According to details, the army had been monitoring the movement of the unidentified gunmen after an attack last week that left two Kalash shepherds dead and scores of their cattle stolen by armed men who came from the Afghan side.
A high ranking police official in Drosh informed Daily Times that a forward formation of the army from Astoi Check Post had been observing the known crossing points when they came under attack by unknown number of armed men trying to cross into Pakistan. The soldiers were able to kill five militants in a gun battle that started at about 4:15am and lasted for over half an hour. Local sources said that the number of militants ranged from 10 to 12. The remaining infiltrators left the bodies of their comrades and returned to Nuristan province of Afghanistan.
According to an Inter-Services Public Relations (ISPR) press release, locals informed the army about the presence of terrorists in the area. It added that there was no casualty among the security forces during the clash and that the forces had recovered one submachine gun with 55 rounds, one light machine gun with 60 rounds and one repeater with 12 rounds from the slain terrorists. The army brought bodies of the slain militants to a basic health unit in Bumburet valley. The bodies were later handed over to the local police. The postmortem on the bodies were performed after a doctor arrived in Bumburet from Chitral. However, no one in the local community was allowing the burial of five militants in their lands.
Drosh Sub-division Police Officer Zafar Ahmad told this scribe that the militants were killed near the site of Friday’s attack. “These men were trying to enter Pakistan in the dark but they were unaware of the army patrol party. One soldier sustained a minor injury when he bruised his left hand as he slipped during the action,” he added.
Intrusions into the Kalash summer pastures by armed men is not a new exercise, as locals date back such activities to even before the creation of Pakistan. Abdul Khaliq, local elder in Bumburet, one of the three Kalash valleys where more than 4,000 indigenous Kalash people live since ages, opined that not every attack from across the border could be attributed to the militants. “Even before the Pakistani Taliban took shelter in Afghanistan’s Nuristan province, the local people of that province used to attack us and steal our goats. We are a soft target for such elements as we restrain from violence,” Abdul Khaliq claimed.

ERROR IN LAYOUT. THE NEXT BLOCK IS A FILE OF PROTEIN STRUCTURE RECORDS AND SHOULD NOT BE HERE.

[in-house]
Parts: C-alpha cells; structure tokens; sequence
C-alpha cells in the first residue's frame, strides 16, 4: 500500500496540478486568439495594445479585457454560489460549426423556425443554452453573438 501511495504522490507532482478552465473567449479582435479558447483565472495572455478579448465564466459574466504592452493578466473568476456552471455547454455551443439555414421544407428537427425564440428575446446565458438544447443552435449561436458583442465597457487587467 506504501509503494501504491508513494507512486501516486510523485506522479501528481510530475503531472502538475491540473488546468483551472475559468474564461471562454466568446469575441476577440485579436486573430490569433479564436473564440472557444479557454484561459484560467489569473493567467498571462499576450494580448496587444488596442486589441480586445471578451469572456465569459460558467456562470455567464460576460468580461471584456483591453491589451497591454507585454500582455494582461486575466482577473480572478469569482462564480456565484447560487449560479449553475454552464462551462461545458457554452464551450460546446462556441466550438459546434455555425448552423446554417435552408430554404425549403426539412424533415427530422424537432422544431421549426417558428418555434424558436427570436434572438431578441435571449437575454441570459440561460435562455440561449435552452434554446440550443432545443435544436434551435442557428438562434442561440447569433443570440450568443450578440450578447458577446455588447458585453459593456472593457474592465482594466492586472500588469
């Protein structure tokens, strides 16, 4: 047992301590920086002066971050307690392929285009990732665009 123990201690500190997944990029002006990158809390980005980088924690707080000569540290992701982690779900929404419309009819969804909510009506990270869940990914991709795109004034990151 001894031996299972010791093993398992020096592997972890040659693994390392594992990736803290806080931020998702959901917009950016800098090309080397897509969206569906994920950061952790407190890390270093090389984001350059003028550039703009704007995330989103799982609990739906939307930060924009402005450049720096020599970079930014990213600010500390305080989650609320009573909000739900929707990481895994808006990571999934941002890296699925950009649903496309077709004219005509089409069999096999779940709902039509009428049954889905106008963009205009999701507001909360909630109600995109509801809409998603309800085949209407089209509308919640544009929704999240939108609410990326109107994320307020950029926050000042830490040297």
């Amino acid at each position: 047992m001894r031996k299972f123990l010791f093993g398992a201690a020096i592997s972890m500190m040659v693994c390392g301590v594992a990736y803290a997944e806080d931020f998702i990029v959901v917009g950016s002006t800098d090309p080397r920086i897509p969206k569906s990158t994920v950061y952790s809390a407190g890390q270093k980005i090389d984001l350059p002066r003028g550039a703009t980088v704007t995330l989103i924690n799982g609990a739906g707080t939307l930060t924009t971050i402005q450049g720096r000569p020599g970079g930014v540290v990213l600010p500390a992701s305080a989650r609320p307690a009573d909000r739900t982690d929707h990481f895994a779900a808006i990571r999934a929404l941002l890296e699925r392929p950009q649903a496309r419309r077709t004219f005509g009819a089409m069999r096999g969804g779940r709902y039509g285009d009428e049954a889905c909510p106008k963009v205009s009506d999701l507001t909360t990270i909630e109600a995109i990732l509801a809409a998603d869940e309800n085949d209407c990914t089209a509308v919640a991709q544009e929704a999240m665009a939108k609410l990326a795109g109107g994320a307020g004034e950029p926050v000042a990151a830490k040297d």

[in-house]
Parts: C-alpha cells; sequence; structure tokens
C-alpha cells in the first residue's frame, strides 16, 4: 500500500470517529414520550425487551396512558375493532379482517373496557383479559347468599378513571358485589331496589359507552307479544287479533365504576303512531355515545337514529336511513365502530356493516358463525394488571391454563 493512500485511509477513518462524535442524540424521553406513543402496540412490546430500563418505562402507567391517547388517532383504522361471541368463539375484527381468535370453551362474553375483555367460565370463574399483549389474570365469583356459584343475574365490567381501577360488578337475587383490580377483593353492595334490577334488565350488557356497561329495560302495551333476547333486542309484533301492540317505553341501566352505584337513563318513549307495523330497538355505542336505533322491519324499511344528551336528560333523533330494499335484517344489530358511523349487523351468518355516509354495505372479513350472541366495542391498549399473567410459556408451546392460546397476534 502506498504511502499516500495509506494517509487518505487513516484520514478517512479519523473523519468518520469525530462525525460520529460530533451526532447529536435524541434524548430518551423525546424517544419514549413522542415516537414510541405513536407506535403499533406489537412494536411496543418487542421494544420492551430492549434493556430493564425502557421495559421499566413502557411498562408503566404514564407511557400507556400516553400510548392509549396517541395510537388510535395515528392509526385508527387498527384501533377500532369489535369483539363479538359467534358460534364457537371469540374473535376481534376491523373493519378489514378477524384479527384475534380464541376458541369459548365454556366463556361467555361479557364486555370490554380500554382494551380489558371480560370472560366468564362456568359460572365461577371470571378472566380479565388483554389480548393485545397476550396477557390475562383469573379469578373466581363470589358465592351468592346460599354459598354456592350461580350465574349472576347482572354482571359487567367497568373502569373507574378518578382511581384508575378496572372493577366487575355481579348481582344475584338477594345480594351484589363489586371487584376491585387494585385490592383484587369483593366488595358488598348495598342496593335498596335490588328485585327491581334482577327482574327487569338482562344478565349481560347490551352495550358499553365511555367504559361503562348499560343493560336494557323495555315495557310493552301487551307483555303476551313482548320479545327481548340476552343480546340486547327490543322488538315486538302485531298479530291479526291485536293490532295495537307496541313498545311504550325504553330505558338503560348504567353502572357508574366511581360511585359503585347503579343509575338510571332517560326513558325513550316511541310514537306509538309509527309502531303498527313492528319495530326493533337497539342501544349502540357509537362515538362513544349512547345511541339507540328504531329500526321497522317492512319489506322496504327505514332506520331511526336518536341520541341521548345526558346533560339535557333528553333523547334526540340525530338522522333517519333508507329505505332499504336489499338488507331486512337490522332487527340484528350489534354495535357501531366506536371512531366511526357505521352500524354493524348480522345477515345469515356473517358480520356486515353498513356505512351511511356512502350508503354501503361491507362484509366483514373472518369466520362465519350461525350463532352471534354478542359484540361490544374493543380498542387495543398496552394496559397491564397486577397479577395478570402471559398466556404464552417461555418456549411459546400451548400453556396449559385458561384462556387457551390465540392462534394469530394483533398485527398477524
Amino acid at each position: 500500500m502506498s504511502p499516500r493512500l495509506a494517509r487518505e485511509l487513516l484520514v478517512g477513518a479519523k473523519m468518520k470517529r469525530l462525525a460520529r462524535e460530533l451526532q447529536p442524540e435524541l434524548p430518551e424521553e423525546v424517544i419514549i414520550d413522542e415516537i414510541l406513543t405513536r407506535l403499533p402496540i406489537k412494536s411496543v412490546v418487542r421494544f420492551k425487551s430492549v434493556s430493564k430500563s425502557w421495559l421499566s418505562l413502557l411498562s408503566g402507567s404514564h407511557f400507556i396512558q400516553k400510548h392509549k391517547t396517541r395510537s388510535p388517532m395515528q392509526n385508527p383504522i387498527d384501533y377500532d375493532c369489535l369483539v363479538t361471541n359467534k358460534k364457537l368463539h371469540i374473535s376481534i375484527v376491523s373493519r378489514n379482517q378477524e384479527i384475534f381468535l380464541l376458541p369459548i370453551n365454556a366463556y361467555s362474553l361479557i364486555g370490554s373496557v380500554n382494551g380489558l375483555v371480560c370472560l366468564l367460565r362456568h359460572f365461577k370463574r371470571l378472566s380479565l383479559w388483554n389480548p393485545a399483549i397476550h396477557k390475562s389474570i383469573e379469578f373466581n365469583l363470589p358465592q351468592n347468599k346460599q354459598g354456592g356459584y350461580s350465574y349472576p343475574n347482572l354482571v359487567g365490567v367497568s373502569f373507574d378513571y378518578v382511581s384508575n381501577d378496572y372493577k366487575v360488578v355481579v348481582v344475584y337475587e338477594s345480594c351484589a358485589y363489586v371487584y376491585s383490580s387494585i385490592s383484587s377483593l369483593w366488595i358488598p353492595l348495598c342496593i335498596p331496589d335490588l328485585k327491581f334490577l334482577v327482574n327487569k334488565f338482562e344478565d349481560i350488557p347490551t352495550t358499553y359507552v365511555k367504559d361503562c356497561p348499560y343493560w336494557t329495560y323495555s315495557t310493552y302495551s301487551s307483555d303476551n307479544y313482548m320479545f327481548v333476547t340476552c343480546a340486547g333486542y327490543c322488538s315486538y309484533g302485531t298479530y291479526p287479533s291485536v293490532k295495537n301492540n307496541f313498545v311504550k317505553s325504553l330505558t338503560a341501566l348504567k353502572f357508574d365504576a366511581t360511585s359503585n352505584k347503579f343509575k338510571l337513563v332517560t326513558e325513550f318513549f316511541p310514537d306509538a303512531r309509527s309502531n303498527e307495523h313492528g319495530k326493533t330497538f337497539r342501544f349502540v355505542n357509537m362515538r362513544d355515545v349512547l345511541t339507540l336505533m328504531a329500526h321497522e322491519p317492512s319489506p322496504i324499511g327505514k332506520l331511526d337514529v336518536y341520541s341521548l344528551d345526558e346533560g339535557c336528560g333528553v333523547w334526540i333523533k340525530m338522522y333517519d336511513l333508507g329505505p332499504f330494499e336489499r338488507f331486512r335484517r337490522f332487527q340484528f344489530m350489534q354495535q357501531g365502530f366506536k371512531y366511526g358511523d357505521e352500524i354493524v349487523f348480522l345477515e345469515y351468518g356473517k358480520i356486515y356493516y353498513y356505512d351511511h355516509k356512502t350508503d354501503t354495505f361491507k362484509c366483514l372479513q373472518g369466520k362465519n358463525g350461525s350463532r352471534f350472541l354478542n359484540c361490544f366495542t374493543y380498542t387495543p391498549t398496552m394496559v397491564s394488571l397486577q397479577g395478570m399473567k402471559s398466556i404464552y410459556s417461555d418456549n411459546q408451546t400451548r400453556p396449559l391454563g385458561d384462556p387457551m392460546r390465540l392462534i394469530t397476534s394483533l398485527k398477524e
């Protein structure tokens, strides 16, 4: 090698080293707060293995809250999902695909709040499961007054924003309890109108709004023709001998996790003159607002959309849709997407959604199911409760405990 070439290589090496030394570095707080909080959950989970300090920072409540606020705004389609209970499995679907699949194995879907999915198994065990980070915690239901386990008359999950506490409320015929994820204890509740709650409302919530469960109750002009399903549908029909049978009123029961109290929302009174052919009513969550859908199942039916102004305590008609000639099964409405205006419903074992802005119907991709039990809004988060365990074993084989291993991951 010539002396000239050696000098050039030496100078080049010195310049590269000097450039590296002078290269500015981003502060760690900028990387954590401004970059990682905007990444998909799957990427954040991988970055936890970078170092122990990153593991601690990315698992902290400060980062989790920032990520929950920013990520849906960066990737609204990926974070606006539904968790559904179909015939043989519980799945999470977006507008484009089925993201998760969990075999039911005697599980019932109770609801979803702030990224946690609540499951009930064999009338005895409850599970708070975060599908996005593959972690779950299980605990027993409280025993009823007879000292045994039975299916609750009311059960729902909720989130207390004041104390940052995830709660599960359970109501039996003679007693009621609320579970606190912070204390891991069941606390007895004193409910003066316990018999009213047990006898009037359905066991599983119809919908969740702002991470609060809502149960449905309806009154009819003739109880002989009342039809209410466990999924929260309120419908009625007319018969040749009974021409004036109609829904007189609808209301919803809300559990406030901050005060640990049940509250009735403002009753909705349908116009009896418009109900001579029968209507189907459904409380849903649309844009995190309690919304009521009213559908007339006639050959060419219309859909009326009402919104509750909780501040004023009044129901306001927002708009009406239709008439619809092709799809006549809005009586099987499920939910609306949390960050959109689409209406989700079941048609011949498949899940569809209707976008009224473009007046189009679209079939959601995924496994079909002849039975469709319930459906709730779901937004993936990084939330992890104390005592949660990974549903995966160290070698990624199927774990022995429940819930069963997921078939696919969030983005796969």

People in the Kalash valleys were left in fear as reports from the border areas a week ago suggested that more than 30 militants were seen there. Their fears became true when two non-Muslim shepherds were killed by militants who took away more than 700 goats in two separate attacks on Friday.
Earlier, Jamaat-e-Islami (JI) leader Maulana Abdul Akbar Chitrali had asked the government to ensure border security in order to avoid such incidents in future. He demanded recruitment of at least 300 more border police personnel from the Kalash tribe for deployment along the border with Afghanistan to secure the borders and protect the people of Kalash. Malakand General Officer Commanding (GOC) Major General Asif Ghayur visited the valley on Wednsday and assured the locals that the army and other security forces were well prepared to protect the residents round the clock. He asked the locals to stay vigilant and inform the forces in case of any attack by militants from across the border. The killing of the five militants has lifted the spirits of the Kalash people, as they see it a positive step towards restoration of peace in their areas.